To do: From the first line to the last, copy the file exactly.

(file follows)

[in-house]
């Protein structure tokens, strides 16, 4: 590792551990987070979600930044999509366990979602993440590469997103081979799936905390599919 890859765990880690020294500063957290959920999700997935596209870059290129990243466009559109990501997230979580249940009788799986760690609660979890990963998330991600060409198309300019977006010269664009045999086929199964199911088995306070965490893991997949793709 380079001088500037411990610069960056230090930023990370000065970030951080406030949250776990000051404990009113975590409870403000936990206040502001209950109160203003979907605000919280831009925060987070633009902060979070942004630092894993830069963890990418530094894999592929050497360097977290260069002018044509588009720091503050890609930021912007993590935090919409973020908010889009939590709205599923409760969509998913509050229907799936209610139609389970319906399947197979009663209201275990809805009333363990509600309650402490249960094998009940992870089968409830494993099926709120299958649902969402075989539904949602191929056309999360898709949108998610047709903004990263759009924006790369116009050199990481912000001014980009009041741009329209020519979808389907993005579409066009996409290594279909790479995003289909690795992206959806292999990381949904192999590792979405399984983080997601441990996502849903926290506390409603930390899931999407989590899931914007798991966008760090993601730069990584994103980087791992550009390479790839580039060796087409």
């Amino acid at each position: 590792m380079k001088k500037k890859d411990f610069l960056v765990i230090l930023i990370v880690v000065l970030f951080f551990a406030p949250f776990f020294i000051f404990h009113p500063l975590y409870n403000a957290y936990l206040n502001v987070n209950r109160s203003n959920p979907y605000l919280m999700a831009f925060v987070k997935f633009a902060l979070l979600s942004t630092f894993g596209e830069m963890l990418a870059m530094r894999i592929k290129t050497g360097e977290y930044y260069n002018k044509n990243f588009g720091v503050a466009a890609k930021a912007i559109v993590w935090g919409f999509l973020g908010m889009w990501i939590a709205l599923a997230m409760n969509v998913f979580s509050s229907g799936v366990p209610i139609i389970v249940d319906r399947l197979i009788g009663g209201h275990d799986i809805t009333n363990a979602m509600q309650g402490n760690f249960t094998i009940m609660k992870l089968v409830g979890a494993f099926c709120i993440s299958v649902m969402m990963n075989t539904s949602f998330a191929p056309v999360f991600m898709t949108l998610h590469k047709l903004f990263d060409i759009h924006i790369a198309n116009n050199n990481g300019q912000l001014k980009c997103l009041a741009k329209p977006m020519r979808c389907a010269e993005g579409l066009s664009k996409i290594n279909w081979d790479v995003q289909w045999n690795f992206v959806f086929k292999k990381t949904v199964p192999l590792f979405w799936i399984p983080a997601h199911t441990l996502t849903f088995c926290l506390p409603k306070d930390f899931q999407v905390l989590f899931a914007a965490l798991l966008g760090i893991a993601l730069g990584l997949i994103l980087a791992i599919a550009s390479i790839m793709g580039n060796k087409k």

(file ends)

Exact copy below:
[in-house]
């Protein structure tokens, strides 16, 4: 590792551990987070979600930044999509366990979602993440590469997103081979799936905390599919 890859765990880690020294500063957290959920999700997935596209870059290129990243466009559109990501997230979580249940009788799986760690609660979890990963998330991600060409198309300019977006010269664009045999086929199964199911088995306070965490893991997949793709 380079001088500037411990610069960056230090930023990370000065970030951080406030949250776990000051404990009113975590409870403000936990206040502001209950109160203003979907605000919280831009925060987070633009902060979070942004630092894993830069963890990418530094894999592929050497360097977290260069002018044509588009720091503050890609930021912007993590935090919409973020908010889009939590709205599923409760969509998913509050229907799936209610139609389970319906399947197979009663209201275990809805009333363990509600309650402490249960094998009940992870089968409830494993099926709120299958649902969402075989539904949602191929056309999360898709949108998610047709903004990263759009924006790369116009050199990481912000001014980009009041741009329209020519979808389907993005579409066009996409290594279909790479995003289909690795992206959806292999990381949904192999590792979405399984983080997601441990996502849903926290506390409603930390899931999407989590899931914007798991966008760090993601730069990584994103980087791992550009390479790839580039060796087409």
């Amino acid at each position: 590792m380079k001088k500037k890859d411990f610069l960056v765990i230090l930023i990370v880690v000065l970030f951080f551990a406030p949250f776990f020294i000051f404990h009113p500063l975590y409870n403000a957290y936990l206040n502001v987070n209950r109160s203003n959920p979907y605000l919280m999700a831009f925060v987070k997935f633009a902060l979070l979600s942004t630092f894993g596209e830069m963890l990418a870059m530094r894999i592929k290129t050497g360097e977290y930044y260069n002018k044509n990243f588009g720091v503050a466009a890609k930021a912007i559109v993590w935090g919409f999509l973020g908010m889009w990501i939590a709205l599923a997230m409760n969509v998913f979580s509050s229907g799936v366990p209610i139609i389970v249940d319906r399947l197979i009788g009663g209201h275990d799986i809805t009333n363990a979602m509600q309650g402490n760690f249960t094998i009940m609660k992870l089968v409830g979890a494993f099926c709120i993440s299958v649902m969402m990963n075989t539904s949602f998330a191929p056309v999360f991600m898709t949108l998610h590469k047709l903004f990263d060409i759009h924006i790369a198309n116009n050199n990481g300019q912000l001014k980009c997103l009041a741009k329209p977006m020519r979808c389907a010269e993005g579409l066009s664009k996409i290594n279909w081979d790479v995003q289909w045999n690795f992206v959806f086929k292999k990381t949904v199964p192999l590792f979405w799936i399984p983080a997601h199911t441990l996502t849903f088995c926290l506390p409603k306070d930390f899931q999407v905390l989590f899931a914007a965490l798991l966008g760090i893991a993601l730069g990584l997949i994103l980087a791992i599919a550009s390479i790839m793709g580039n060796k087409k």